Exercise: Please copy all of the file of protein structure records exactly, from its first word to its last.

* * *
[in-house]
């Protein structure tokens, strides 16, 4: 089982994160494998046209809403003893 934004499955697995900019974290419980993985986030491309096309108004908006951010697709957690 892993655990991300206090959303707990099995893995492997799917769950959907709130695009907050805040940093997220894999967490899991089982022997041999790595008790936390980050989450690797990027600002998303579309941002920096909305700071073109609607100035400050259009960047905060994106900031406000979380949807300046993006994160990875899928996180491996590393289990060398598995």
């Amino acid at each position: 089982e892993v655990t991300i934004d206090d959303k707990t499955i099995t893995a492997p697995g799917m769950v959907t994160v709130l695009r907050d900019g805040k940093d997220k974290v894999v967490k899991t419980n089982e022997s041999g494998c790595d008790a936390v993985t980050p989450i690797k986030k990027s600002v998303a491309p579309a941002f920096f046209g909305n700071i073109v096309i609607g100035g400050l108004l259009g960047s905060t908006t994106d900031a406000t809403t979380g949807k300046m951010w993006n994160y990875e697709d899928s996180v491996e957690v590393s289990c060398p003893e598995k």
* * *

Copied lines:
[in-house]
């Protein structure tokens, strides 16, 4: 089982994160494998046209809403003893 934004499955697995900019974290419980993985986030491309096309108004908006951010697709957690 892993655990991300206090959303707990099995893995492997799917769950959907709130695009907050805040940093997220894999967490899991089982022997041999790595008790936390980050989450690797990027600002998303579309941002920096909305700071073109609607100035400050259009960047905060994106900031406000979380949807300046993006994160990875899928996180491996590393289990060398598995």
């Amino acid at each position: 089982e892993v655990t991300i934004d206090d959303k707990t499955i099995t893995a492997p697995g799917m769950v959907t994160v709130l695009r907050d900019g805040k940093d997220k974290v894999v967490k899991t419980n089982e022997s041999g494998c790595d008790a936390v993985t980050p989450i690797k986030k990027s600002v998303a491309p579309a941002f920096f046209g909305n700071i073109v096309i609607g100035g400050l108004l259009g960047s905060t908006t994106d900031a406000t809403t979380g949807k300046m951010w993006n994160y990875e697709d899928s996180v491996e957690v590393s289990c060398p003893e598995k």